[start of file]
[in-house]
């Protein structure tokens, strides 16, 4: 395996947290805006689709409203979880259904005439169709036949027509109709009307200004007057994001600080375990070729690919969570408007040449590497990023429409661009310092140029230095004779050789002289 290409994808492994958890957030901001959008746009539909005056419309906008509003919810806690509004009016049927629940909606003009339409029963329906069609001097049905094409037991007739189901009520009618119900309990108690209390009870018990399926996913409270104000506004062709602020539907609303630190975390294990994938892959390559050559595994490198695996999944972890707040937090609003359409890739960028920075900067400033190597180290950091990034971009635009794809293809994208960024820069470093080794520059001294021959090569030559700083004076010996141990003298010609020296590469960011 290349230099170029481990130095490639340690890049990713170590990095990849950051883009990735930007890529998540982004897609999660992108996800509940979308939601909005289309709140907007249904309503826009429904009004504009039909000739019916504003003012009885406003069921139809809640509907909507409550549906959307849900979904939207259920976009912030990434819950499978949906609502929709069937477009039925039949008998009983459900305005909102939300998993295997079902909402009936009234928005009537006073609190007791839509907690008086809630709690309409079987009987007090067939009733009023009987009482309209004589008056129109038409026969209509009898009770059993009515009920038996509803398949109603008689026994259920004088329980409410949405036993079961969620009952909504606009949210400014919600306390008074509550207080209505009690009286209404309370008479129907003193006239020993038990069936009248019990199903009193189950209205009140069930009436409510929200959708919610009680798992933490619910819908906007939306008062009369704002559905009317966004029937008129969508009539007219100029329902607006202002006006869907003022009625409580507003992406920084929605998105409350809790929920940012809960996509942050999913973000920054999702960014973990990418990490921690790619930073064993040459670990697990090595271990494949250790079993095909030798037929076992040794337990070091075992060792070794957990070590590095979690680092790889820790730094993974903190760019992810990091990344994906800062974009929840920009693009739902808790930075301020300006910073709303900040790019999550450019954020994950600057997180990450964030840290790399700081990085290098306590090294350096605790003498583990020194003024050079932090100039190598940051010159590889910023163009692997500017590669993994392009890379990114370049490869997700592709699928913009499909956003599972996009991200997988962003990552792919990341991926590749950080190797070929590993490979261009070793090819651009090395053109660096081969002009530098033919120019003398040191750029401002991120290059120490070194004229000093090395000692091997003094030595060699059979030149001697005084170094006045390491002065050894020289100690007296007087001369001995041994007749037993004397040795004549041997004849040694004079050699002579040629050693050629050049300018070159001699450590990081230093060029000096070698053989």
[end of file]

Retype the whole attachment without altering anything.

[in-house]
């Protein structure tokens, strides 16, 4: 395996947290805006689709409203979880259904005439169709036949027509109709009307200004007057994001600080375990070729690919969570408007040449590497990023429409661009310092140029230095004779050789002289 290409994808492994958890957030901001959008746009539909005056419309906008509003919810806690509004009016049927629940909606003009339409029963329906069609001097049905094409037991007739189901009520009618119900309990108690209390009870018990399926996913409270104000506004062709602020539907609303630190975390294990994938892959390559050559595994490198695996999944972890707040937090609003359409890739960028920075900067400033190597180290950091990034971009635009794809293809994208960024820069470093080794520059001294021959090569030559700083004076010996141990003298010609020296590469960011 290349230099170029481990130095490639340690890049990713170590990095990849950051883009990735930007890529998540982004897609999660992108996800509940979308939601909005289309709140907007249904309503826009429904009004504009039909000739019916504003003012009885406003069921139809809640509907909507409550549906959307849900979904939207259920976009912030990434819950499978949906609502929709069937477009039925039949008998009983459900305005909102939300998993295997079902909402009936009234928005009537006073609190007791839509907690008086809630709690309409079987009987007090067939009733009023009987009482309209004589008056129109038409026969209509009898009770059993009515009920038996509803398949109603008689026994259920004088329980409410949405036993079961969620009952909504606009949210400014919600306390008074509550207080209505009690009286209404309370008479129907003193006239020993038990069936009248019990199903009193189950209205009140069930009436409510929200959708919610009680798992933490619910819908906007939306008062009369704002559905009317966004029937008129969508009539007219100029329902607006202002006006869907003022009625409580507003992406920084929605998105409350809790929920940012809960996509942050999913973000920054999702960014973990990418990490921690790619930073064993040459670990697990090595271990494949250790079993095909030798037929076992040794337990070091075992060792070794957990070590590095979690680092790889820790730094993974903190760019992810990091990344994906800062974009929840920009693009739902808790930075301020300006910073709303900040790019999550450019954020994950600057997180990450964030840290790399700081990085290098306590090294350096605790003498583990020194003024050079932090100039190598940051010159590889910023163009692997500017590669993994392009890379990114370049490869997700592709699928913009499909956003599972996009991200997988962003990552792919990341991926590749950080190797070929590993490979261009070793090819651009090395053109660096081969002009530098033919120019003398040191750029401002991120290059120490070194004229000093090395000692091997003094030595060699059979030149001697005084170094006045390491002065050894020289100690007296007087001369001995041994007749037993004397040795004549041997004849040694004079050699002579040629050693050629050049300018070159001699450590990081230093060029000096070698053989």